Oregon’s Emphasis on Equity Shows Signs of Early Success for Black and American Indian Medicaid Enrollees

McConnell K, Charlesworth C, Meath T, George R, Kim H
Publication Year: 2018
Patient Need Addressed: Care Coordination/Management
Population Focus: Medicaid beneficiaries
Intervention Type: Service redesign, Staff design and care management
Study Design: Pre-post without Comparison Group
Type of Literature: White

In 2012, Oregon transformed its Medicaid program, providing coverage through sixteen coordinated care organizations (CCOs). The state identified the elimination of health disparities as a priority for the CCOs, implementing a multipronged approach that included strategic planning, community health workers, and Regional Health Equity Coalitions. We used claims-based measures of utilization, access, and quality to assess baseline disparities and test for changes over time. Prior to the CCO intervention there were significant white-black and white–American Indian/Alaska Native disparities in utilization measures and white-black disparities in quality measures. The CCOs’ transformation and implementation of health equity policies was associated with reductions in disparities in primary care visits and white-black differences in access to care, but no change in emergency department use, with higher visit rates persisting among black and American Indian/Alaska Native enrollees, compared to whites. States that encourage payers and systems to prioritize health equity could reduce racial and ethnic disparities for some measures in their Medicaid populations.

Insights Results

Care/quality outcomes

  • Compared to white enrollees, black enrollees had significantly higher emergency department (ED) visit rates (27% higher for overall ED visits and 31% higher for potentially avoidable ED visits). Black enrollees also had visit rates that were 14% lower than those of white enrollees for primary care and 11% lower for other outpatient visits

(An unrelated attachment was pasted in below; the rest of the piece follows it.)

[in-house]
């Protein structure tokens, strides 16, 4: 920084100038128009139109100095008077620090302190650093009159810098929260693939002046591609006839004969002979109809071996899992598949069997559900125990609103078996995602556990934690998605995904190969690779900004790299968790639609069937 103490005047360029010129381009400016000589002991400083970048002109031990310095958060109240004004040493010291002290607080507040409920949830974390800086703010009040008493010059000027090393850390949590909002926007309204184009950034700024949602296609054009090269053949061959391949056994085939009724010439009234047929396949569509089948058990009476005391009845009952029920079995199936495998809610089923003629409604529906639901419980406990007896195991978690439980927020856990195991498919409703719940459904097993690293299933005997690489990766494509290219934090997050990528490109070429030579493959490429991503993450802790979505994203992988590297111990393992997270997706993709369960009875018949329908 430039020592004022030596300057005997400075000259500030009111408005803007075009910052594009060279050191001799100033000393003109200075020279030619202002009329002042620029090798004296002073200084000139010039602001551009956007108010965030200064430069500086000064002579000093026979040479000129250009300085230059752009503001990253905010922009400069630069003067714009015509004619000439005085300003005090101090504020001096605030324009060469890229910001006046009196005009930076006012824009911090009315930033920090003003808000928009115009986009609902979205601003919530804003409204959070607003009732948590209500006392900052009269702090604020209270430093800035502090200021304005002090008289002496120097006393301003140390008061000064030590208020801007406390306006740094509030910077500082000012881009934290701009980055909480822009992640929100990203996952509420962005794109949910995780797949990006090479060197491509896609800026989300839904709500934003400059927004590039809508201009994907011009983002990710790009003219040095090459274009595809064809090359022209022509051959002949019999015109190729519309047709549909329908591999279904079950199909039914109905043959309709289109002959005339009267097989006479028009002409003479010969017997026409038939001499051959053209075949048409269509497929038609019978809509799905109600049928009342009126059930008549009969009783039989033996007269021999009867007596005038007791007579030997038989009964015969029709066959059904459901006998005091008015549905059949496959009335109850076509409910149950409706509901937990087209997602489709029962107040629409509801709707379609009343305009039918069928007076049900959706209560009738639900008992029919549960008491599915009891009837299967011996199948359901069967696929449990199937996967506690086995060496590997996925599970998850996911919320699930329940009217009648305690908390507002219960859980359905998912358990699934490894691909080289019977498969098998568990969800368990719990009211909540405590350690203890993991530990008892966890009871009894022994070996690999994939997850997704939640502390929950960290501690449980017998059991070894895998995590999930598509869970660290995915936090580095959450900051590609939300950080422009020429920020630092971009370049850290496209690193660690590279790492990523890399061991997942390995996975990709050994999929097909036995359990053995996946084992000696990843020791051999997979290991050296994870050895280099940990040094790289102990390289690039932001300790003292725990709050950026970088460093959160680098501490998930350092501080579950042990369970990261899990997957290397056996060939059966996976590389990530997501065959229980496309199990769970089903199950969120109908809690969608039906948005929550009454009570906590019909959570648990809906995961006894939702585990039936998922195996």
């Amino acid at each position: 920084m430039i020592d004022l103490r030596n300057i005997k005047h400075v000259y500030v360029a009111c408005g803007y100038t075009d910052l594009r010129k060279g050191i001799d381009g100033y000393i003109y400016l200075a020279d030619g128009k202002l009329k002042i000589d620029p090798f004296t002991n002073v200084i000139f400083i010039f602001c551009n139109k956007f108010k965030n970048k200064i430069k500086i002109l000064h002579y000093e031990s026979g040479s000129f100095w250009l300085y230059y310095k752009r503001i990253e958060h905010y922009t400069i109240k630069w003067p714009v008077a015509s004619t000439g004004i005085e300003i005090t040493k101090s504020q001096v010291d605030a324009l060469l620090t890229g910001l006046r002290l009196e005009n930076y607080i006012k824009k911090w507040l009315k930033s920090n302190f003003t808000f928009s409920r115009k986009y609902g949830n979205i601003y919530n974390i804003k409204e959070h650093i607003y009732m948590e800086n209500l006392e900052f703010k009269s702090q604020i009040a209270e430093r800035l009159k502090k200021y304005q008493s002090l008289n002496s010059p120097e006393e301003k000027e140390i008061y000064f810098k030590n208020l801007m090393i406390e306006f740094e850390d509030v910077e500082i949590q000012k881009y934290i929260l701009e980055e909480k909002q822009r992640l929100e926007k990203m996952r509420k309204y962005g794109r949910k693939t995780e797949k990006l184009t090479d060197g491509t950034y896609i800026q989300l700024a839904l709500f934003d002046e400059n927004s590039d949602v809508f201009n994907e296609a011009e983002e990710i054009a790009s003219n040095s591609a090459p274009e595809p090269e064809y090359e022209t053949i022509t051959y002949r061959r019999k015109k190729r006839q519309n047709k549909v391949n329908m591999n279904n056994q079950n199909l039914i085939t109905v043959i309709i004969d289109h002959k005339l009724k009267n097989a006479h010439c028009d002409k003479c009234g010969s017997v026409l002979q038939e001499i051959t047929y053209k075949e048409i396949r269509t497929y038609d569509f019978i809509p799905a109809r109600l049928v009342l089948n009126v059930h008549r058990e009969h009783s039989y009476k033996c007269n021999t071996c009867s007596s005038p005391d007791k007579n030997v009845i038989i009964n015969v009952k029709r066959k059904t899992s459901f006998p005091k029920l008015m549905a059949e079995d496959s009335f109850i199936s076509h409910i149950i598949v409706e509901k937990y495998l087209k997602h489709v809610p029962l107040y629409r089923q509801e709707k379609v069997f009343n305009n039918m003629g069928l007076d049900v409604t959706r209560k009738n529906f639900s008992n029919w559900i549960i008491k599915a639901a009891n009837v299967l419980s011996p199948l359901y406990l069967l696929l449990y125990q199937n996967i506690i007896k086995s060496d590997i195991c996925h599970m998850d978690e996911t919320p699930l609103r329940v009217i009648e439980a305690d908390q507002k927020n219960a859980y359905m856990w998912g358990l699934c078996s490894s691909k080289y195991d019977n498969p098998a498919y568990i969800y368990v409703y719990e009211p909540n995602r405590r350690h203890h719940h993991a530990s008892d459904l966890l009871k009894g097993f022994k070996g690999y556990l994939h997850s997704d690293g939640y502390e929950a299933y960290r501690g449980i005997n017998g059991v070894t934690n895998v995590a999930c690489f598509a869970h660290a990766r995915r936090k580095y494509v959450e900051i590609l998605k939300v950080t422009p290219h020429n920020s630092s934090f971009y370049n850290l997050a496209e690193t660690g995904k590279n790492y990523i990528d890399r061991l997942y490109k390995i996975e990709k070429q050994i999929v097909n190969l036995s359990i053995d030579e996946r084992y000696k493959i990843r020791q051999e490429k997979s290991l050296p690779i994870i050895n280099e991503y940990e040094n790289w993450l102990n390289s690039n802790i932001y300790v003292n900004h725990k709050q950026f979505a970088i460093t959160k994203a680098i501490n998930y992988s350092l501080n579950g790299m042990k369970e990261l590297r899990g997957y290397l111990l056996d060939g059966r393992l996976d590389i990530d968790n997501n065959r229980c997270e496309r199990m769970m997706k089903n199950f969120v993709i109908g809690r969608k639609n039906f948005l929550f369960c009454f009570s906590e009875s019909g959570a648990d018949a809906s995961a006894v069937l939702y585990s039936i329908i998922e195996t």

• Compared to white enrollees, black enrollees had lower quality scores in three measures (access to preventive/ambulatory services by adults ages 45–64, access to those services by children ages 1–6, and preventable hospitalizations for chronic conditions). Relative to whites, American Indian/Alaska Native enrollees had similar quality measures, with the exception of the all-cause readmission rate measure
  • The white-black difference in primary care visits was reduced by 14.4 visits per 1,000 member months, representing a 36% reduction in the pre-intervention disparity
    Future considerations
  • Our results suggest that Oregon’s prioritization of disparities as a key target for Medicaid reform may have had some early successes. In particular, the use of data to measure and identify disparities may have allowed care coordination organizations (CCOs) to target key areas on which to focus
  • Overall, each part of Oregon’s multipronged approach—using transformation plans to set strategic goals and implement change, coordinating with Regional Health Equity Coalitions, and expanding the use of community health workers—was likely to raise the awareness of the existence of disparities in general and encourage actions to address specific health inequities within a CCO